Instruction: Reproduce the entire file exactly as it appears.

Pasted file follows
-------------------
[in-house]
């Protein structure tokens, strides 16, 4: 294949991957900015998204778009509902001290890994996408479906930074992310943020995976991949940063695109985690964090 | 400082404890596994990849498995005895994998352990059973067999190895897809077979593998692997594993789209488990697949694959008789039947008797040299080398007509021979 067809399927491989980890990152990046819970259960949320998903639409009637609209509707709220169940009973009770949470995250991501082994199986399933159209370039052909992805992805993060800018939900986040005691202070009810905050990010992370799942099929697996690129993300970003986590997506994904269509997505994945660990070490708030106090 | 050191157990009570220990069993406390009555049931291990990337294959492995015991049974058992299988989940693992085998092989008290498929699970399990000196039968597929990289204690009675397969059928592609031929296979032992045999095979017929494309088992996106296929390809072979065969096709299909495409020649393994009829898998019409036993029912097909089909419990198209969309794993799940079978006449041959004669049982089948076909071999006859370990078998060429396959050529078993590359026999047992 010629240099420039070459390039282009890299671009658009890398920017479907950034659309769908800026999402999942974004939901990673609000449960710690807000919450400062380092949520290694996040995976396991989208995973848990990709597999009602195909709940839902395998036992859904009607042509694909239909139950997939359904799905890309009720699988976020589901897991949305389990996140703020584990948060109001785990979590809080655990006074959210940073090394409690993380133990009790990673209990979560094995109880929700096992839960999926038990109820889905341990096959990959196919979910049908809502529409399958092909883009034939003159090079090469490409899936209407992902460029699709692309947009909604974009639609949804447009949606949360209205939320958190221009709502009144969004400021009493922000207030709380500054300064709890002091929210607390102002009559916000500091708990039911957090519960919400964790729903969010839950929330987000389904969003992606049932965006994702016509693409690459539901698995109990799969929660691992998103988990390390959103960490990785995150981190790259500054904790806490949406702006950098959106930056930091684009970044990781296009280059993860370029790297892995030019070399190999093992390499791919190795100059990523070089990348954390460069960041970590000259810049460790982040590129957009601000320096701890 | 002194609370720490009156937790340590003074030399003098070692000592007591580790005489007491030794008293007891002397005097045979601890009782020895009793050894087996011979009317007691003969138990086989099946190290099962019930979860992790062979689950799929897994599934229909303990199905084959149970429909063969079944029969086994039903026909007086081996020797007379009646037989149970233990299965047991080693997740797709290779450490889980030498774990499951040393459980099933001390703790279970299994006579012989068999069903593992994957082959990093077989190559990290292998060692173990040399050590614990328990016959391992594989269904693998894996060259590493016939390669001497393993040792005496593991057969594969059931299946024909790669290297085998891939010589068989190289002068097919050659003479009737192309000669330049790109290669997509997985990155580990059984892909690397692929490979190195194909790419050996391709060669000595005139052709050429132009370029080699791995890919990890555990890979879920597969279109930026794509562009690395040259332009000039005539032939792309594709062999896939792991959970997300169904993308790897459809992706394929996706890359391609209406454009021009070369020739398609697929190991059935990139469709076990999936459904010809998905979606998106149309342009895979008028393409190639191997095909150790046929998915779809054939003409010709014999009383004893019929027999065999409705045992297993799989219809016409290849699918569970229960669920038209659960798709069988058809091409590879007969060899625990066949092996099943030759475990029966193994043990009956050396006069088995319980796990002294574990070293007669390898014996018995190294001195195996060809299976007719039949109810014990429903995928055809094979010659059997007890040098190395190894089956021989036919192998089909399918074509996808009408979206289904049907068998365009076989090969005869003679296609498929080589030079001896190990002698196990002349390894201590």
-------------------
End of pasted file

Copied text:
[in-house]
């Protein structure tokens, strides 16, 4: 294949991957900015998204778009509902001290890994996408479906930074992310943020995976991949940063695109985690964090 | 400082404890596994990849498995005895994998352990059973067999190895897809077979593998692997594993789209488990697949694959008789039947008797040299080398007509021979 067809399927491989980890990152990046819970259960949320998903639409009637609209509707709220169940009973009770949470995250991501082994199986399933159209370039052909992805992805993060800018939900986040005691202070009810905050990010992370799942099929697996690129993300970003986590997506994904269509997505994945660990070490708030106090 | 050191157990009570220990069993406390009555049931291990990337294959492995015991049974058992299988989940693992085998092989008290498929699970399990000196039968597929990289204690009675397969059928592609031929296979032992045999095979017929494309088992996106296929390809072979065969096709299909495409020649393994009829898998019409036993029912097909089909419990198209969309794993799940079978006449041959004669049982089948076909071999006859370990078998060429396959050529078993590359026999047992 010629240099420039070459390039282009890299671009658009890398920017479907950034659309769908800026999402999942974004939901990673609000449960710690807000919450400062380092949520290694996040995976396991989208995973848990990709597999009602195909709940839902395998036992859904009607042509694909239909139950997939359904799905890309009720699988976020589901897991949305389990996140703020584990948060109001785990979590809080655990006074959210940073090394409690993380133990009790990673209990979560094995109880929700096992839960999926038990109820889905341990096959990959196919979910049908809502529409399958092909883009034939003159090079090469490409899936209407992902460029699709692309947009909604974009639609949804447009949606949360209205939320958190221009709502009144969004400021009493922000207030709380500054300064709890002091929210607390102002009559916000500091708990039911957090519960919400964790729903969010839950929330987000389904969003992606049932965006994702016509693409690459539901698995109990799969929660691992998103988990390390959103960490990785995150981190790259500054904790806490949406702006950098959106930056930091684009970044990781296009280059993860370029790297892995030019070399190999093992390499791919190795100059990523070089990348954390460069960041970590000259810049460790982040590129957009601000320096701890 | 002194609370720490009156937790340590003074030399003098070692000592007591580790005489007491030794008293007891002397005097045979601890009782020895009793050894087996011979009317007691003969138990086989099946190290099962019930979860992790062979689950799929897994599934229909303990199905084959149970429909063969079944029969086994039903026909007086081996020797007379009646037989149970233990299965047991080693997740797709290779450490889980030498774990499951040393459980099933001390703790279970299994006579012989068999069903593992994957082959990093077989190559990290292998060692173990040399050590614990328990016959391992594989269904693998894996060259590493016939390669001497393993040792005496593991057969594969059931299946024909790669290297085998891939010589068989190289002068097919050659003479009737192309000669330049790109290669997509997985990155580990059984892909690397692929490979190195194909790419050996391709060669000595005139052709050429132009370029080699791995890919990890555990890979879920597969279109930026794509562009690395040259332009000039005539032939792309594709062999896939792991959970997300169904993308790897459809992706394929996706890359391609209406454009021009070369020739398609697929190991059935990139469709076990999936459904010809998905979606998106149309342009895979008028393409190639191997095909150790046929998915779809054939003409010709014999009383004893019929027999065999409705045992297993799989219809016409290849699918569970229960669920038209659960798709069988058809091409590879007969060899625990066949092996099943030759475990029966193994043990009956050396006069088995319980796990002294574990070293007669390898014996018995190294001195195996060809299976007719039949109810014990429903995928055809094979010659059997007890040098190395190894089956021989036919192998089909399918074509996808009408979206289904049907068998365009076989090969005869003679296609498929080589030079001896190990002698196990002349390894201590």